10th March 1902
Reference Numbert19020310-260
VerdictGuilty > unknown
SentenceImprisonment > hard labour

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260. SAMUEL DARVILLE (52) , For a libel on Walter Naegley.

MR. BYRON Prosecuted.

WALTER NAEGELY . I live with my wife at 15, Castle Street, East—I came over to this country about 1895—I had previously been clerk for three years in a merchant's office in Paris—on coming here, I was head of the bill department in the Societie General Bank, Fenchurch Street—in 1896 I unfortunately lost my father, and since that time I have had a small competence, upon which I live—I married on December 10th last, and we live at 15, Castle Street, where the prisoner lived on the floor above—I have never had any business with him—I understand his wife or daughter, I do not know which, carry on a manicure business, and there is a plate on the door—I had occasion to speak to the landlord about what was going on, and afterwards the prisoner had notice to go—on February 6th I was shown the document produced, and being satisfied that it was written by the prisoner, I applied for process against him—there is not a word of truth in the document from beginning to end—I never defrauded my employers—my wife is not known as a prostitute by the public—I pay £2 a week rent.

Cross-examined by the prisoner, I have been living on my means since my father's death—I never was rude to you, and never said you poisoned my dog—I have about £160 a year income—I know Madam Poupon—she never made any imputation on my wife—she was servant to my wife before I married.

ADELBERT HEDDUGOT . I am a tailor, at 15, Castle Street East—the prosecutor lives with his wife, on my premises, and the prisoner lived on the floor above with a woman—I do not know whether she is his wife

or daughter—there was a plate on his door with the word "Manicure" upon it—in November I received certain complaints as to what was going on there—among other people who complained was the prosecutor—I gave the prisoner notice to leave—the libel was shown to me—there there is not a word of truth that I allowed prosecutor to use his rooms as a brothel.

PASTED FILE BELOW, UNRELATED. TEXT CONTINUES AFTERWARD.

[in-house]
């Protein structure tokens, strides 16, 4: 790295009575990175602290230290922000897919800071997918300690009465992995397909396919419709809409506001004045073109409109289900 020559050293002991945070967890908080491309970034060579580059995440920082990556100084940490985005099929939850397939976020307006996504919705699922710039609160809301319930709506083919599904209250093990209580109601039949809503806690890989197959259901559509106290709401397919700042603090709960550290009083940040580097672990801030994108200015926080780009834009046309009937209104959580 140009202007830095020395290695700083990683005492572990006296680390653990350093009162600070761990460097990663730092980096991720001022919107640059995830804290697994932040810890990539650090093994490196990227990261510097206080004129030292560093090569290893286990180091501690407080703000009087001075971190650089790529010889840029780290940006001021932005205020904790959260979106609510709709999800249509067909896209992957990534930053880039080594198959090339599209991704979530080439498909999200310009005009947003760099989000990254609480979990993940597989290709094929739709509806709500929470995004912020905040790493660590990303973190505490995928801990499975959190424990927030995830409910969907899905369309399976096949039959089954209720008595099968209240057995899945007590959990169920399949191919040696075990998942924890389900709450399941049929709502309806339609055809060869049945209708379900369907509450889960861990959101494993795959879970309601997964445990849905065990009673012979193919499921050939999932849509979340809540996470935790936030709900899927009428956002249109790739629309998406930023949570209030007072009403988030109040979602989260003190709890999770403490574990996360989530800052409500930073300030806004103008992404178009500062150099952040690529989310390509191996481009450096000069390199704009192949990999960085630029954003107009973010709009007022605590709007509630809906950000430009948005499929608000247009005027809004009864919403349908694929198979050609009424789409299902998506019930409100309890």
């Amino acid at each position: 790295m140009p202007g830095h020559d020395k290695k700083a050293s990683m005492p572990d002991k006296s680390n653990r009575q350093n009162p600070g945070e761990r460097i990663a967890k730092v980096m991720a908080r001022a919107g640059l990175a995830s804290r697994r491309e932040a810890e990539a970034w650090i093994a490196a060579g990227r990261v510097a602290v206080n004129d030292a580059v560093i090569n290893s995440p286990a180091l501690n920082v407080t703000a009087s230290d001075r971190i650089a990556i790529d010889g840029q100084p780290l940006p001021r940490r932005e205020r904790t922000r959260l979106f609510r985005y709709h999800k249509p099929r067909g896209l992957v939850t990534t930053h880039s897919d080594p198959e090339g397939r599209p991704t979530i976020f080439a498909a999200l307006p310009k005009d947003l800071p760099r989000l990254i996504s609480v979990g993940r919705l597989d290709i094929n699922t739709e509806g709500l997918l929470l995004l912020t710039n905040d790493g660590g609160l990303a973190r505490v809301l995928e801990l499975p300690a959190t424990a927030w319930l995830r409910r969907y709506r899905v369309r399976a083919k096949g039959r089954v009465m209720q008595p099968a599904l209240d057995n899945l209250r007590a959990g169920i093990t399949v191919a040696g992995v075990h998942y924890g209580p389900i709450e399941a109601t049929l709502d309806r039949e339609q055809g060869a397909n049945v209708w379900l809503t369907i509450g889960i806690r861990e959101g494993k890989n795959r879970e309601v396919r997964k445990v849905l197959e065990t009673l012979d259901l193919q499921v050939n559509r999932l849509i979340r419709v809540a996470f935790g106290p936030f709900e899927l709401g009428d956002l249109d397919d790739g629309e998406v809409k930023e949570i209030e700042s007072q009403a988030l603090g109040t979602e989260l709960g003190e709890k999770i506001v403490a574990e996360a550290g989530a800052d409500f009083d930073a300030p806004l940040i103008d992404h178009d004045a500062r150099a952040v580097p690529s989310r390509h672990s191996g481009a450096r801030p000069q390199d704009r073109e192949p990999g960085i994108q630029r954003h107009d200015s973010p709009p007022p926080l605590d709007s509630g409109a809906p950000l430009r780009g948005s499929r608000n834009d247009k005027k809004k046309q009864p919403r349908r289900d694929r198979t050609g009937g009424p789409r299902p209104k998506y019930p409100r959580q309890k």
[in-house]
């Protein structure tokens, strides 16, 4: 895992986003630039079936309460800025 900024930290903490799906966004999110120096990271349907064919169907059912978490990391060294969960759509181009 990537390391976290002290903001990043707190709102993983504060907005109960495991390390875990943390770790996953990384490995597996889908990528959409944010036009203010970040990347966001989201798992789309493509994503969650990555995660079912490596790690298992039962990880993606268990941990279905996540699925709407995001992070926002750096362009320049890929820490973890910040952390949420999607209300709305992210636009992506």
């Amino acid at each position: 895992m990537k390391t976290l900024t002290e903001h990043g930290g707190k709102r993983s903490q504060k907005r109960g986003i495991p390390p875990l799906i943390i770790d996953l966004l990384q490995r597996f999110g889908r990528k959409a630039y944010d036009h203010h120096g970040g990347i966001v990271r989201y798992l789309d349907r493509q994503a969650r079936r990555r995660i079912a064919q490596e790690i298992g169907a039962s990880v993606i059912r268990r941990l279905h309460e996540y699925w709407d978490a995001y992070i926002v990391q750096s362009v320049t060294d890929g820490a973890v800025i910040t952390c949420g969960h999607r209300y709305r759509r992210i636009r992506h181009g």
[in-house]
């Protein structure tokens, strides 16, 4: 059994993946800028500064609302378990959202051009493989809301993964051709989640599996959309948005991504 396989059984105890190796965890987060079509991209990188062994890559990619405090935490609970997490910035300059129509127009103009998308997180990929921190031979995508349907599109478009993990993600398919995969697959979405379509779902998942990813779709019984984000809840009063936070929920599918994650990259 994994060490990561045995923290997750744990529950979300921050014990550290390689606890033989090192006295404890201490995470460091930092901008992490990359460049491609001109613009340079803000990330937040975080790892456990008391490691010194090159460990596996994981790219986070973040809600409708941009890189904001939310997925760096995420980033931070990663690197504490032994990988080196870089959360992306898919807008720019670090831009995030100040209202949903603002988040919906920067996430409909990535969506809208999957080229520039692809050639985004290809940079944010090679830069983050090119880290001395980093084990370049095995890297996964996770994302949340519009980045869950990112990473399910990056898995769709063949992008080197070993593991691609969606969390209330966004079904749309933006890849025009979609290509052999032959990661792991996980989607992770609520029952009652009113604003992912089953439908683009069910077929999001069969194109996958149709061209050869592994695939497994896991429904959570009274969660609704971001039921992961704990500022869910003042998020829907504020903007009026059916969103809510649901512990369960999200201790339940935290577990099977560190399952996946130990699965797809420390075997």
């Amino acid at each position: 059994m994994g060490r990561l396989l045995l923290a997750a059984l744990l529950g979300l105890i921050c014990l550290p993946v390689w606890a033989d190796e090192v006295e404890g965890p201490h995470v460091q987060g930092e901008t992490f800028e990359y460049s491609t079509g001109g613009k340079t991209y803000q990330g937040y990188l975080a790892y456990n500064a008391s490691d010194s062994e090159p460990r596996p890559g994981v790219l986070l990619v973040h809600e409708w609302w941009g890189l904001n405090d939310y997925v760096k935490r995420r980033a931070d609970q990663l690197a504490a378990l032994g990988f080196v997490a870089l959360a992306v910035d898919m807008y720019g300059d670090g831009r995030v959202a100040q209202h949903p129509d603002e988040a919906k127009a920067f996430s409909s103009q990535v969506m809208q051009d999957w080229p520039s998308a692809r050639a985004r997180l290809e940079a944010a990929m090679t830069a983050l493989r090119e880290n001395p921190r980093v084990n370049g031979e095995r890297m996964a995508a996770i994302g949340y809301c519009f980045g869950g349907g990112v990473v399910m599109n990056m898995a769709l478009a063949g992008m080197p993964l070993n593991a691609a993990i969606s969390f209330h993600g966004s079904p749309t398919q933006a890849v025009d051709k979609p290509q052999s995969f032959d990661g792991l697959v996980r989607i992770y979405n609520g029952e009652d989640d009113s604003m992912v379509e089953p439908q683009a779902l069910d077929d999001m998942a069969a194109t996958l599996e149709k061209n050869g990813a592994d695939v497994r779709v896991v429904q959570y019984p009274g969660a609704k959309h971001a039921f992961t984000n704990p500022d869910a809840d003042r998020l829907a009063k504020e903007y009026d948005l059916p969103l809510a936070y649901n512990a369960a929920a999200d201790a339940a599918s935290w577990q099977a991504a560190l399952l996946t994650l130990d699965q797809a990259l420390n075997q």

Cross-examined. The prosecutor pays me £2 a week rent.

JAMES PRIKE . I live at 63, Castle Street—on February 7th I received a letter addressed to the landlord of No. 15, and I sent my wife with the letter to him.

ALFRED SCHOLES (Detective Sergeant D.) On February 11th I arrested the prisoner—I told him I was a police officer, and held a warrant for his arrest—he said "Oh "and asked me to allow him to read the warrant—I did, and he said, "What I have said is what Naegeley's friends told me"—he was taken to Tottenham Court Road police station, and the charge was again read over to him, and he said, "Very good"—he gave his name as Samuel Darville, and wrote it down—he gave me an address in Paris, where he said he was known as a doctor—I found on him a copy of the libel.

THOMAS HENRY GURRIN . I have seen a letter written by the prisoner, also a note made by him in the last witness's book, in pencil, and the envelope sent to Prike, and in my opinion they are all in that handwriting.

Cross-examined. I stated in my report that the libel was written in a different style to the other documents.

Re-examined. The envelope containing the libel is clearly in the prisoner's writing, also the libel, but that is not in his natural flowing hand.

Evidence for the defence.

GEORGE STEEGIR . I am a pianoforte importer—the prosecutor was a tenant of mine since July 1900, and I have never known him to do any work—I must see the prosecutor's wife before I can say that she is the same woman that I knew as Georgette Dervall.

CLEOANTIS. I know the prosecutor—I do not know of his doing any work.

DARVILLE. I lived at 15, Castle Street-several times during January last, sitting at the window, I have seen Georgette Dervall bring home gentlemen.

Cross-examined. I do not know Madam Naegeley, I only know Georgette Dervall.

GUILTY .—A previous conviction was proved against him.— Eight months' hard labour.

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